Zohra has trouble sleeping, lying next to me she keeps sighing. I suggest we go upstairs. On the roof, she walks away from me and puts on a surgical mask. [I keep losing you] I breathe through my dupatta and feel you come up behind me, resting your head on my back. Your arms dangle. I can’t find a moon but there is light. [I am not unhappy] The city isn’t remarkable but there is an unusual amount of abandoned construction sites. Perhaps all cities have them. “We could live here,” you pointed to a tower once, a would-have-been shopping mall, and I think about that every time I pass it on the way to work. It would always be this way.
My phone vibrates, someone wants to hook up, we text till he comes. You didn’t feel like meeting today. I am awake in this city. Outside, a gun goes off for no reason. On Instagram someone’s posted a photo of themselves in my scarf they had borrowed. Double tap. A fierce queen, I comment, and prayer hands, prayer hands, prayer hands.
They will all move away when the city finally runs out of air. The ones with money will find careers abroad, some will marry and have secret Grindr and Tinder accounts, some will remain home to see what happens after the air goes. “I can’t leave,” I tell Zohra during one of her last visits. She doesn’t want to argue, she says, but she wishes I tried harder. [i told the old american woman it wasn’t so bad in pakistan, it was like everywhere else, and she believed me] Elsewhere is not a place. [Where will we go?] It had always been lonely loving them, I’d like to tell them, but never hard. Zohra, all of her, all of them, so many of them, never made love difficult. Perhaps because they understood that silence wasn’t an absence, that this could be it, this could be enough, that it could be simple, that it was okay. I try to picture Zohra, her face blue from her phone, texting me a meme from across the room, the way her voice would get when something moved her, the way she would unconsciously cup herself with a strange expression on her face. [The more I write them, the more I forget a little every day] I go on. The boys in Karachi are still there on the beach, copulating into an indistinguishable mass, trying desperately to will something different into existence.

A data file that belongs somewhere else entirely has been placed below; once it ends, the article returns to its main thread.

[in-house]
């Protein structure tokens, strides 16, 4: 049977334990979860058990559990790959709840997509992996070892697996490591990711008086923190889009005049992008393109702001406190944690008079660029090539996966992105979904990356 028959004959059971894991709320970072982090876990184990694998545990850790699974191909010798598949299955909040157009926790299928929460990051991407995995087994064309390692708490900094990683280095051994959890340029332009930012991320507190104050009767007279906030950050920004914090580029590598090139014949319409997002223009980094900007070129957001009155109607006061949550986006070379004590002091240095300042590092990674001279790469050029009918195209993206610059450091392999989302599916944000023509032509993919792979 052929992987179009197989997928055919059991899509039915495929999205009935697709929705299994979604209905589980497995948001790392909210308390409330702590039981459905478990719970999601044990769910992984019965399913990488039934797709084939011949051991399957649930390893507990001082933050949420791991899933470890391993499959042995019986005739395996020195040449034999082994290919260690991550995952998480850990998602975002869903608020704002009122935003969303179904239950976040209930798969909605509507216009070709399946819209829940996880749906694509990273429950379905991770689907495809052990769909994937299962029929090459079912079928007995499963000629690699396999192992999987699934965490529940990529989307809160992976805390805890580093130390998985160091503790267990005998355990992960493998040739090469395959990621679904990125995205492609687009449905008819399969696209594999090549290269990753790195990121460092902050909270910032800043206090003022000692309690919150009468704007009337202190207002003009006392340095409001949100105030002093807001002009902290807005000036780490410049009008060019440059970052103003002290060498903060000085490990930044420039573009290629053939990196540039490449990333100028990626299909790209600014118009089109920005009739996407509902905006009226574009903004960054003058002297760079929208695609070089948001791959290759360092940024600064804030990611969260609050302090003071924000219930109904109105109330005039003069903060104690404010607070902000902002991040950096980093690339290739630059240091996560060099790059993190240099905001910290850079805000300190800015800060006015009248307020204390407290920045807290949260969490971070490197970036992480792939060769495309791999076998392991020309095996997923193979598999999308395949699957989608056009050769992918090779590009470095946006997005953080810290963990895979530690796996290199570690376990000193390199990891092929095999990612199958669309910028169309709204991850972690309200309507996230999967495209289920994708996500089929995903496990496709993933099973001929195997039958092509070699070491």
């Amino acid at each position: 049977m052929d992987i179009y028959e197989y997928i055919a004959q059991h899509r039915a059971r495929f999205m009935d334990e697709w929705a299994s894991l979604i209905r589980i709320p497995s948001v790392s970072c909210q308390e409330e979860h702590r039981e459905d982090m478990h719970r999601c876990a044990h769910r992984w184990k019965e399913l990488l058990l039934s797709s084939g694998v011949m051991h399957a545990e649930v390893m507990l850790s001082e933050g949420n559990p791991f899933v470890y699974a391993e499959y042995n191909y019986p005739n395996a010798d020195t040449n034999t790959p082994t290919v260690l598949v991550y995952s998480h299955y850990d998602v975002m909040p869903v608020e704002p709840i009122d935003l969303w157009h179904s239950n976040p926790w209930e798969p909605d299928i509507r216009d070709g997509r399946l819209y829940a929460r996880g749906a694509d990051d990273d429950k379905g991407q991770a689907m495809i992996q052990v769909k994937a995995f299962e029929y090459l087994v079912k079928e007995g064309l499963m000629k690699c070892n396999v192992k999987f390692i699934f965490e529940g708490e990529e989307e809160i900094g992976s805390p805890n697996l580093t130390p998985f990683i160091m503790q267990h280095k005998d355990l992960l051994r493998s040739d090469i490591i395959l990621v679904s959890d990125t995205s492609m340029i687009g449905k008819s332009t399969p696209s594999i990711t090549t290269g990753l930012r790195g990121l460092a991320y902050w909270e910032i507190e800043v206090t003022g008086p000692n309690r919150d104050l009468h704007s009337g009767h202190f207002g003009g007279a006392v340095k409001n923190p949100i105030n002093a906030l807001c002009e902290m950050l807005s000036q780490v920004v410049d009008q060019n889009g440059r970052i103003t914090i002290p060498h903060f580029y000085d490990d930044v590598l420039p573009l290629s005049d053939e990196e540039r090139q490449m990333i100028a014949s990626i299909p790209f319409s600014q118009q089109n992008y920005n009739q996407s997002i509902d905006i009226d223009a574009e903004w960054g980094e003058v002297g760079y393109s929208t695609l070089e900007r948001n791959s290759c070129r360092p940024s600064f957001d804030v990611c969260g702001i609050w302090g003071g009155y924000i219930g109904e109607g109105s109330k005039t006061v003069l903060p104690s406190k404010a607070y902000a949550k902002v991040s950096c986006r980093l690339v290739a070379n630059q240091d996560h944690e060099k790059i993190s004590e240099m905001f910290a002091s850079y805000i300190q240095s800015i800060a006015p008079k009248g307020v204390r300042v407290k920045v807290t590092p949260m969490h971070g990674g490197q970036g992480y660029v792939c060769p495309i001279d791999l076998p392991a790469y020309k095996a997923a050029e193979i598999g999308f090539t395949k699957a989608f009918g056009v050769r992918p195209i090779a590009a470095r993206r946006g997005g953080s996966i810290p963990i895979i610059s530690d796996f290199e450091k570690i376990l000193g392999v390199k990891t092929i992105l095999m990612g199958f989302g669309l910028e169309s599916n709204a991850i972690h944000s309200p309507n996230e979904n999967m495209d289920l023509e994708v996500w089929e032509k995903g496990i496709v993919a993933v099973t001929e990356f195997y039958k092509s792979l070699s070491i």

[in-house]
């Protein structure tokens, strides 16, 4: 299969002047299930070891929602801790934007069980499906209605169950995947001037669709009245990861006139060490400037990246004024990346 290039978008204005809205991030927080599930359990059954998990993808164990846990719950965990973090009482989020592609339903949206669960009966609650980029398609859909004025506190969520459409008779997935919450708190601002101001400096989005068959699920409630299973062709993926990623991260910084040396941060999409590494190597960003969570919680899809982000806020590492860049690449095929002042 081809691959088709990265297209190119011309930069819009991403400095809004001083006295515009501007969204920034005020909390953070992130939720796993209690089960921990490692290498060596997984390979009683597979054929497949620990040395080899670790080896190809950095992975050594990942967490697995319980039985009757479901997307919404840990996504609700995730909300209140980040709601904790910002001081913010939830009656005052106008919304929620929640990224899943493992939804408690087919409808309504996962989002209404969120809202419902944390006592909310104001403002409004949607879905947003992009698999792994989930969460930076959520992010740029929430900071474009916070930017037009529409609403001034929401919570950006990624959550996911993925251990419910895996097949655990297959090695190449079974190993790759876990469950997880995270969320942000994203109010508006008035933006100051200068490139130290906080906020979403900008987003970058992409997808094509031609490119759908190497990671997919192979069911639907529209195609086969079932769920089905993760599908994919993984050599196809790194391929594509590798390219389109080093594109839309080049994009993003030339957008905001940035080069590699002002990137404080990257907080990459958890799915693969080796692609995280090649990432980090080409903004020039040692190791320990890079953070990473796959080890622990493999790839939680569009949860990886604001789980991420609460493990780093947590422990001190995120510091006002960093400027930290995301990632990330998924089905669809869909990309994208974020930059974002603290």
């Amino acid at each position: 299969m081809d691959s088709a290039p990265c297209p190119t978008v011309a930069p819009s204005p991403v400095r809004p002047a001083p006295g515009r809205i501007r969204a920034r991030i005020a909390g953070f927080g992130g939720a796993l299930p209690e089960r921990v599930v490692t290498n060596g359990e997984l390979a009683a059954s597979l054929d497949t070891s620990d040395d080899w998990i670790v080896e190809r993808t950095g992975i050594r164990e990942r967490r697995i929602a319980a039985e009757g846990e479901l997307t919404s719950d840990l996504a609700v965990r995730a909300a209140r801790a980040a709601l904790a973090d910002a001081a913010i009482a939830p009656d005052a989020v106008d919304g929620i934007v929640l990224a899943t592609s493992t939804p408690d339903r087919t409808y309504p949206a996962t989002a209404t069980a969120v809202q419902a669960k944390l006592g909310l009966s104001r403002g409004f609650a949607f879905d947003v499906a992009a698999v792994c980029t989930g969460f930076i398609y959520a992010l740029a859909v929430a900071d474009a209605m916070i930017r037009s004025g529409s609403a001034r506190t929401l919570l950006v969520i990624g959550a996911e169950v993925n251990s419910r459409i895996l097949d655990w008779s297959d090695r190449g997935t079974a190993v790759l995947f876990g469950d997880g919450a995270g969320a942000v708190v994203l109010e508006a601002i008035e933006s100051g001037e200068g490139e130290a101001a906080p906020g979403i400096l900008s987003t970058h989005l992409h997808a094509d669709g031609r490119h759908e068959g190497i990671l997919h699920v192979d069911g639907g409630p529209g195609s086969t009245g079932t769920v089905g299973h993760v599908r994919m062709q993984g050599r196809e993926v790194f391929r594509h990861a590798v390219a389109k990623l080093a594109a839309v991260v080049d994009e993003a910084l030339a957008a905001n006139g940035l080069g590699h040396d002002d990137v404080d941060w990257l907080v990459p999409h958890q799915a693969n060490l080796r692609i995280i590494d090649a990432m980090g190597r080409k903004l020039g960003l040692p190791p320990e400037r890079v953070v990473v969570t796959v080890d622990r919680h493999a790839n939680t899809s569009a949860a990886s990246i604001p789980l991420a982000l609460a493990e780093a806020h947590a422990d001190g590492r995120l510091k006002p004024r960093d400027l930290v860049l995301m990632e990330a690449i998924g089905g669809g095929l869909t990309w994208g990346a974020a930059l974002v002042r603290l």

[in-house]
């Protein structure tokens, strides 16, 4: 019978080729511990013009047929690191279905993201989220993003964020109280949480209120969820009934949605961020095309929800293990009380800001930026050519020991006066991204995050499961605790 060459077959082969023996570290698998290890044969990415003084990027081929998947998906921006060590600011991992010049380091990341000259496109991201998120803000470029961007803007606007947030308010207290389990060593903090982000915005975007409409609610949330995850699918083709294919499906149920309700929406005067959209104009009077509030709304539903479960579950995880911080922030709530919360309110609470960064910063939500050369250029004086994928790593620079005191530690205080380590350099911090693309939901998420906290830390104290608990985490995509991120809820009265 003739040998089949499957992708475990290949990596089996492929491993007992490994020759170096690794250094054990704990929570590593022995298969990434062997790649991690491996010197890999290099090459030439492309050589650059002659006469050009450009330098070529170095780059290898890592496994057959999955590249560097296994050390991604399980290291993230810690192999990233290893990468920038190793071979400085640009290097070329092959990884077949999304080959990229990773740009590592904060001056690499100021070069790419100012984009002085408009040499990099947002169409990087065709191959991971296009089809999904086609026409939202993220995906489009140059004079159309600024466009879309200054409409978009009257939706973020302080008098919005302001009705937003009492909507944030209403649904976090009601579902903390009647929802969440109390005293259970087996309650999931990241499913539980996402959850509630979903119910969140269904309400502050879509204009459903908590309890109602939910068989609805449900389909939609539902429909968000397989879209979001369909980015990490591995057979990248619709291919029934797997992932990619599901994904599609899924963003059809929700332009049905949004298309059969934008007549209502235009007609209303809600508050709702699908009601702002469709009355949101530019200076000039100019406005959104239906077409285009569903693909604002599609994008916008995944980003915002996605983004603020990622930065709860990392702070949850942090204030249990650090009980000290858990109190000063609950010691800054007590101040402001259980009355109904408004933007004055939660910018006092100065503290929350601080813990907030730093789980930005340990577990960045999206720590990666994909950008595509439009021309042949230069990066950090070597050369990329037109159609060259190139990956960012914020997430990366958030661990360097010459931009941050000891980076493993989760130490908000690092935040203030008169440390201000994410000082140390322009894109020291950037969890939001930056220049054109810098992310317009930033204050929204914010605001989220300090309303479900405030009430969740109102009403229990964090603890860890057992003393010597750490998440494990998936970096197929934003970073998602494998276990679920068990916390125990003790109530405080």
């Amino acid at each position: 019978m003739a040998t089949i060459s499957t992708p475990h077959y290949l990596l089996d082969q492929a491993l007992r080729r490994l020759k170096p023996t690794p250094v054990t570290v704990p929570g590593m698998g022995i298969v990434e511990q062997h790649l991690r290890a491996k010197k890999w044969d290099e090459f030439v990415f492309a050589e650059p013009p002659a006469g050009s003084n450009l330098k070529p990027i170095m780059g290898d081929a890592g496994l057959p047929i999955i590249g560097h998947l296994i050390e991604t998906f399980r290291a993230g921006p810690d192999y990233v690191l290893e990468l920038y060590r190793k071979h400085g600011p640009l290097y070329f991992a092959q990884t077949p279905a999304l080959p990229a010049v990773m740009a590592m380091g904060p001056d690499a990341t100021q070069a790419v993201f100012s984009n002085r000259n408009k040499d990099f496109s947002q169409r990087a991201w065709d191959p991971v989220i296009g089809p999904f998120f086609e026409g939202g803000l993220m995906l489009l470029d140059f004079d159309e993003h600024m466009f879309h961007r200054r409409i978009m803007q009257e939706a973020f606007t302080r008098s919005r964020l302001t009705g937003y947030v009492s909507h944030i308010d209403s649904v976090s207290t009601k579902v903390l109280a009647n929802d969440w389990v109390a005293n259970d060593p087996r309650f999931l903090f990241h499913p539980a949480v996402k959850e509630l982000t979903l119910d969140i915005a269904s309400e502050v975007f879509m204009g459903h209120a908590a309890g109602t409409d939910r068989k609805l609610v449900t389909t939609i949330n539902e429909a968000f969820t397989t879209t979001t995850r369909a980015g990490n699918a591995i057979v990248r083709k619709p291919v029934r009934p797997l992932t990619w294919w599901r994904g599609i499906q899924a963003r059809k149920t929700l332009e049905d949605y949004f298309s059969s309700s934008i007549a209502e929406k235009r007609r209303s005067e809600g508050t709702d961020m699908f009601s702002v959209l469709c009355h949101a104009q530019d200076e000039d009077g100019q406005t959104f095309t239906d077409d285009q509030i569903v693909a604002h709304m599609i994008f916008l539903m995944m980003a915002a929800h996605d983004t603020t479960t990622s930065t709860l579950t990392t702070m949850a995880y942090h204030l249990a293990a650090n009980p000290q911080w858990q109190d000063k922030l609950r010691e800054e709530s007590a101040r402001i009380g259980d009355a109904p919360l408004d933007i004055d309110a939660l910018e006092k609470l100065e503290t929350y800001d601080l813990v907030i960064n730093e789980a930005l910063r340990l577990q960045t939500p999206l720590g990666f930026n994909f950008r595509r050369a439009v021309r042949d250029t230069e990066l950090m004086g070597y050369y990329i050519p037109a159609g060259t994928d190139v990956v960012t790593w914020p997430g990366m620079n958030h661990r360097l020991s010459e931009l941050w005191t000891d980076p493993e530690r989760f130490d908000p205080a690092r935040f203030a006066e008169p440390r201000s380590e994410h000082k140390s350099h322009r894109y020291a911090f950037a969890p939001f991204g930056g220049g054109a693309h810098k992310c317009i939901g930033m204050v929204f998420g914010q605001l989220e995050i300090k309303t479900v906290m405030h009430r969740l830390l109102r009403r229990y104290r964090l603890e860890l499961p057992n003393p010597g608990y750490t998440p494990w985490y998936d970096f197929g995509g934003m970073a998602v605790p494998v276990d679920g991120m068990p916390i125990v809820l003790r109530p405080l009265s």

[I keep losing you] We drove in the storm as the city collapsed around us [Where will we go when all of this is over] I said I’d remember you forever [when all of this is over] We are not unhappy, it doesn’t matter [when all of this is over] It was always okay [when all of this]
سنو سنو سنو سنو سنو
[this is just a poem]
- 1. Taken from Georges Bataille’s Solar Anus.